Cells swell in response a hypoosmotic challenge. By converting osmotic pressure to hydrostatic pressure at the cell membrane via van't Hoff's law, and converting that to tension via Laplace's law one predicts that the cell membrane should stretch and become stiff. We tested this prediction using the atomic force microscopy. During osmotic swelling cells did not become stiff and generally became softer. This result contradicts the assumption of the cell membrane as the constraining element in osmotic stress but is consistent with the cytoskeleton acting as a cross-linked gel. Models of the cells' response to osmotic stress must include energy terms for three-dimensional stresses.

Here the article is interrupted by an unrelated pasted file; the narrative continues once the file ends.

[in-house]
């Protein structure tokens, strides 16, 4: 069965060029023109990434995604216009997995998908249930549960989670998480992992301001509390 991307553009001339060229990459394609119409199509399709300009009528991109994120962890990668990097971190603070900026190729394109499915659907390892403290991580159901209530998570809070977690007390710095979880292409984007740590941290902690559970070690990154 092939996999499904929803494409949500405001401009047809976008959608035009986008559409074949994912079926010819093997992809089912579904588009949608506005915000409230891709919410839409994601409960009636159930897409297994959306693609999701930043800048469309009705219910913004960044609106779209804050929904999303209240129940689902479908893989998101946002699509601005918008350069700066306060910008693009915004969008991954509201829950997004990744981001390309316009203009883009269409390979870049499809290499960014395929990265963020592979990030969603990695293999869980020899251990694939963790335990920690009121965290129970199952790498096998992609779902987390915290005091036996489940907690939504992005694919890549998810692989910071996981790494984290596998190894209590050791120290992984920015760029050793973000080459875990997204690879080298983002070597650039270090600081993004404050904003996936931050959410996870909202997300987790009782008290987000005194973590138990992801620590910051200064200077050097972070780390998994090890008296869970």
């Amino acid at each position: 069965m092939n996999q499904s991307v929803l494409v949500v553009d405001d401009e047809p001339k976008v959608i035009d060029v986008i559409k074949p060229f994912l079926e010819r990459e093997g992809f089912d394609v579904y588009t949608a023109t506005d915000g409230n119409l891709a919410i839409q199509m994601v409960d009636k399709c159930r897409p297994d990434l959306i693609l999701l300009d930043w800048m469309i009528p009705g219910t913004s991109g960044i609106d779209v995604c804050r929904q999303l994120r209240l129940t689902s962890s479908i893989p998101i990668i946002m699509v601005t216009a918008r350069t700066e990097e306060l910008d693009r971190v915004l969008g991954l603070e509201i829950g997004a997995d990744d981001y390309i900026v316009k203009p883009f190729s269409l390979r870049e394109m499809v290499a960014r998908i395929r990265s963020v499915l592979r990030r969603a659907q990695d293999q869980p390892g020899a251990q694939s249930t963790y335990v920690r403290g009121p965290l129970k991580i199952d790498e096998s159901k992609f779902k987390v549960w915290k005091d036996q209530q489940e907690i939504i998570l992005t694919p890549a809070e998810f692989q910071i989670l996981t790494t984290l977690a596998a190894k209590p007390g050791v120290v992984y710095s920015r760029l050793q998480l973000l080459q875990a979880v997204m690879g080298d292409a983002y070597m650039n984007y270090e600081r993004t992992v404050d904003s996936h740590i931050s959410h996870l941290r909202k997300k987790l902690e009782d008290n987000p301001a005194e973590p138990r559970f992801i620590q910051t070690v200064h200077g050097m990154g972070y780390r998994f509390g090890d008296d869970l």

|Original language||English (US)|
|Journal||Physical Review E - Statistical, Nonlinear, and Soft Matter Physics|
|State||Published - Sep 22 2008|
ASJC Scopus subject areas
- Statistical and Nonlinear Physics
- Statistics and Probability
- Condensed Matter Physics